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Island Nations and Sustainability: The Cousteau Legacy at the National Trust Conference

Local News 28 Apr, 2022 Follow News

Island Nations and Sustainability: The Cousteau Legacy at the National Trust Conference

By Georgia Austin


The National Trust of the Cayman Islands commenced its weeklong celebration of its 35th anniversary on 19 April, with the National Trust Conference Day at the Marriott Hotel. Members of the public, industry leaders, and high school students were invited to learn from and engage with a variety of panelists, including a keynote speech from deep ocean explorer and environmentally conscious business strategist Fabien Cousteau.

Encompassing the conference theme of ‘Legacy’ Fabien Cousteau inherited his passion for research surrounding human-ocean connection, biodiversity, and marine life from his grandfather, famed explorer and educator Jacques Cousteau.

Fabien Cousteau’s zoom presentation advocated for a bridge in the divide between socio-economic need and environmental sustainability, acknowledging the importance of the ocean in the livelihoods of those existing in the closed-loop system of the world, specifically island nations.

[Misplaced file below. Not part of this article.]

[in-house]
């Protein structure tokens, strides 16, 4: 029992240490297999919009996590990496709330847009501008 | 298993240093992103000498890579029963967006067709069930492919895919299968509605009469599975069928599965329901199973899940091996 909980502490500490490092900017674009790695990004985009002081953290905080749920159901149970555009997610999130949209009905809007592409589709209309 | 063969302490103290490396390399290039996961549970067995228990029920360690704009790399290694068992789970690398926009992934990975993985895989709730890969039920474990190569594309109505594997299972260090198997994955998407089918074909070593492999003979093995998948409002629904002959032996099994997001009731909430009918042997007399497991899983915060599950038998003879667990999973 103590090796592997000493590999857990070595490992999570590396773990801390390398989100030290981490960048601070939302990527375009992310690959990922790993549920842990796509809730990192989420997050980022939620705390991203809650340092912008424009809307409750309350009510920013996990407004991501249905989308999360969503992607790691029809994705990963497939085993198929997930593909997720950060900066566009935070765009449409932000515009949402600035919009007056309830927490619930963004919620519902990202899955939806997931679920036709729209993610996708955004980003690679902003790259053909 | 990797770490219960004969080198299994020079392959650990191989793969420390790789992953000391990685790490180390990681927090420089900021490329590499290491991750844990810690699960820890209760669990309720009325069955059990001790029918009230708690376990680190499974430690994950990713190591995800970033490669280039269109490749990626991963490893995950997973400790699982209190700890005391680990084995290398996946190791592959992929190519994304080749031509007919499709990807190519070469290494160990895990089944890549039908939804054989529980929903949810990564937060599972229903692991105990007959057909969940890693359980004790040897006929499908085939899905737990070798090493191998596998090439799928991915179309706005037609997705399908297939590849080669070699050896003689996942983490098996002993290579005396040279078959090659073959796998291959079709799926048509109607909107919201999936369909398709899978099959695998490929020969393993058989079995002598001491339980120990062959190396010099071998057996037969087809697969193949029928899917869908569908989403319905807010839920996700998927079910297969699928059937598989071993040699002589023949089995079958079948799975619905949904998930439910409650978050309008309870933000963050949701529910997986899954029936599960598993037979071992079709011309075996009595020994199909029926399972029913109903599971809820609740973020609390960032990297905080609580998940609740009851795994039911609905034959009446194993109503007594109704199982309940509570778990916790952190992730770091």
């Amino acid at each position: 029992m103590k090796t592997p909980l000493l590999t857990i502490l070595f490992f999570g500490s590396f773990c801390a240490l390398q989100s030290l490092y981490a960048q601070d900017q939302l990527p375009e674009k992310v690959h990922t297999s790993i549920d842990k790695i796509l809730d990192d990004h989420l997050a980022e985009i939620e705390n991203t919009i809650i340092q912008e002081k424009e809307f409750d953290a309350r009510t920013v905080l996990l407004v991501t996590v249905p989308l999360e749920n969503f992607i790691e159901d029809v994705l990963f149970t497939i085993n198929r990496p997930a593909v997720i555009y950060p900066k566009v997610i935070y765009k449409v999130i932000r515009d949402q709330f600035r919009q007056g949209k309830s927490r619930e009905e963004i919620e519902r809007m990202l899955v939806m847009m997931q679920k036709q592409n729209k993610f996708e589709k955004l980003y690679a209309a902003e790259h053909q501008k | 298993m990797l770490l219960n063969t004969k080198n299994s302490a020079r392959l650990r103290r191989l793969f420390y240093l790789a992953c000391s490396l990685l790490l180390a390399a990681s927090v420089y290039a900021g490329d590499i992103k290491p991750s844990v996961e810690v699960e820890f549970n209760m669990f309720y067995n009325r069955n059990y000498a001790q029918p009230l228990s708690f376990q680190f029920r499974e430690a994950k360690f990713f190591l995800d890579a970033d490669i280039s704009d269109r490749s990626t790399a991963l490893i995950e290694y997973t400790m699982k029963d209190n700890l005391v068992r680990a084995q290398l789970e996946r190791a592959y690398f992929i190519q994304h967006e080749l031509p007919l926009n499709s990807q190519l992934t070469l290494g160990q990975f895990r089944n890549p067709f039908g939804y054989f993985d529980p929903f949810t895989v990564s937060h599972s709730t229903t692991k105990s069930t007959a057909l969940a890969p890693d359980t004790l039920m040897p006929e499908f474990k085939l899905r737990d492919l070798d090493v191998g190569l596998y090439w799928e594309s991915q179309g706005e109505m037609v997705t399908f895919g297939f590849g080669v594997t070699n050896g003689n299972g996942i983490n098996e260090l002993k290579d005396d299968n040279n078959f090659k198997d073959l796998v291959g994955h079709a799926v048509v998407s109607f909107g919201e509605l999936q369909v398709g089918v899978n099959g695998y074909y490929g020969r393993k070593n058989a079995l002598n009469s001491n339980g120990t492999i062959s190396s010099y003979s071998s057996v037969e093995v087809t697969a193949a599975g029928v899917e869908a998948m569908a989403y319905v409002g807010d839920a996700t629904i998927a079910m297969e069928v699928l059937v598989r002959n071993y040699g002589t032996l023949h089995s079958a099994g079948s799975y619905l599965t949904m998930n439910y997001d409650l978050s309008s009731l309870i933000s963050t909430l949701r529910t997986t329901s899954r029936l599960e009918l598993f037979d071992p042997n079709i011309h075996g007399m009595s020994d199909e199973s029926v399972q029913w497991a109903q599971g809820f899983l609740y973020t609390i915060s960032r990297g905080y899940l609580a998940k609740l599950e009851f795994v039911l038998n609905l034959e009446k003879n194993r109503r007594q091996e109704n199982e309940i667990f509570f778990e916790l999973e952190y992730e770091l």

Fixed in this closed-loop, Cayman acutely experiences the crippling effects of plastic pollution, overconsumption of natural resources, and climate change. Whilst these effects continue to occur on a global scale, Cayman does not have the luxury of time or wider support to combat the threats to the marine habitats and biodiversity upon which Cayman’s economy hinges. The nation’s survival relies on local policy and infrastructure.

Premier Wayne Panton, Minister for Sustainability and Climate Resiliency commented in his opening speech, “The PACT Government is committed to taking a sustainable approach for the social, environmental, and economic value of our islands.” Panton emphasised the need to “balance protection, and conservation of the natural environment with the need to develop some of the natural environment for social economic purposes.”

With island nations being “the frontline benefactors from the results of our decisions,” Fabien Cousteau highlighted that it is also the nation’s responsibility to “lead the way for a better tomorrow”.

Crediting every other breath that individuals breathe to the ocean, Cousteau referred to marine ecosystems as humanity’s “life support system” and acknowledged the work of the National Trust in its role as a significant educator on Cayman’s natural environment saying, “Investment in these programmes is an investment in our future.”

Cousteau promoted adaptation, diversification, and education as solutions to the threats on the ocean’s critical ecosystems. Quoting his grandfather, Cousteau explained, “People protect what they love they love what they understand, and they understand what they are taught.”

With a 35-year legacy of conservation, education, and protection, the National Trust embodies the generational sentiments shared by the Cousteau’s, advocating for the conservation of the past, education of the present, and the protection of Cayman’s future.

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